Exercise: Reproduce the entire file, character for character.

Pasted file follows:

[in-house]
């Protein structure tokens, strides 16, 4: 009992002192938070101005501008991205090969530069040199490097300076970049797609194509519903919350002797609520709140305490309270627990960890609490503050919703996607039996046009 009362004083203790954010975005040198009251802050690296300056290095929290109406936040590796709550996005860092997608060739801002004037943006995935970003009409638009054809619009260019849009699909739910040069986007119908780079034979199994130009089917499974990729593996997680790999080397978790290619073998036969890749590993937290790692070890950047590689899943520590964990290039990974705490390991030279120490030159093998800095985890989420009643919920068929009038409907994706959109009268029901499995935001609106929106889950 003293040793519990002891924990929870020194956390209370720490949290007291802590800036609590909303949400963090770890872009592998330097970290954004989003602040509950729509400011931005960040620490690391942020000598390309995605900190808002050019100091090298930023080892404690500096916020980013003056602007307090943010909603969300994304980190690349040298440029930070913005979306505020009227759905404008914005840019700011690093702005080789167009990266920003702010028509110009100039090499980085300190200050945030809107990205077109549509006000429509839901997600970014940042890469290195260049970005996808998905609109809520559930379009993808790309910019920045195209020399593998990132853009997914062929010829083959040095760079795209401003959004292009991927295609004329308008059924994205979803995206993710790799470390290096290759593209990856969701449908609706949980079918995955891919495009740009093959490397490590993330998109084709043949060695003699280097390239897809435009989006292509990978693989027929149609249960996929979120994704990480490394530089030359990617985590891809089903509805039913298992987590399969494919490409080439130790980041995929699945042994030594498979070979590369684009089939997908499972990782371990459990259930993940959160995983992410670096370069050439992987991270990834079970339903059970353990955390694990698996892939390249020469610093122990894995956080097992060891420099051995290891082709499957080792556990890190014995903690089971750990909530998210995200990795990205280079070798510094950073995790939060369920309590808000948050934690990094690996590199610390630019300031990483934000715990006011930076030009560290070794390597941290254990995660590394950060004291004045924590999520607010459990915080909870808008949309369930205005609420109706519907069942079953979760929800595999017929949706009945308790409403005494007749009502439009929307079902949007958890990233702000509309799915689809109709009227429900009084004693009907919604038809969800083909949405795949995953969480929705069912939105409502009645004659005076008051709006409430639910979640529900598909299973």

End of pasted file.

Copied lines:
[in-house]
């Protein structure tokens, strides 16, 4: 009992002192938070101005501008991205090969530069040199490097300076970049797609194509519903919350002797609520709140305490309270627990960890609490503050919703996607039996046009 009362004083203790954010975005040198009251802050690296300056290095929290109406936040590796709550996005860092997608060739801002004037943006995935970003009409638009054809619009260019849009699909739910040069986007119908780079034979199994130009089917499974990729593996997680790999080397978790290619073998036969890749590993937290790692070890950047590689899943520590964990290039990974705490390991030279120490030159093998800095985890989420009643919920068929009038409907994706959109009268029901499995935001609106929106889950 003293040793519990002891924990929870020194956390209370720490949290007291802590800036609590909303949400963090770890872009592998330097970290954004989003602040509950729509400011931005960040620490690391942020000598390309995605900190808002050019100091090298930023080892404690500096916020980013003056602007307090943010909603969300994304980190690349040298440029930070913005979306505020009227759905404008914005840019700011690093702005080789167009990266920003702010028509110009100039090499980085300190200050945030809107990205077109549509006000429509839901997600970014940042890469290195260049970005996808998905609109809520559930379009993808790309910019920045195209020399593998990132853009997914062929010829083959040095760079795209401003959004292009991927295609004329308008059924994205979803995206993710790799470390290096290759593209990856969701449908609706949980079918995955891919495009740009093959490397490590993330998109084709043949060695003699280097390239897809435009989006292509990978693989027929149609249960996929979120994704990480490394530089030359990617985590891809089903509805039913298992987590399969494919490409080439130790980041995929699945042994030594498979070979590369684009089939997908499972990782371990459990259930993940959160995983992410670096370069050439992987991270990834079970339903059970353990955390694990698996892939390249020469610093122990894995956080097992060891420099051995290891082709499957080792556990890190014995903690089971750990909530998210995200990795990205280079070798510094950073995790939060369920309590808000948050934690990094690996590199610390630019300031990483934000715990006011930076030009560290070794390597941290254990995660590394950060004291004045924590999520607010459990915080909870808008949309369930205005609420109706519907069942079953979760929800595999017929949706009945308790409403005494007749009502439009929307079902949007958890990233702000509309799915689809109709009227429900009084004693009907919604038809969800083909949405795949995953969480929705069912939105409502009645004659005076008051709006409430639910979640529900598909299973």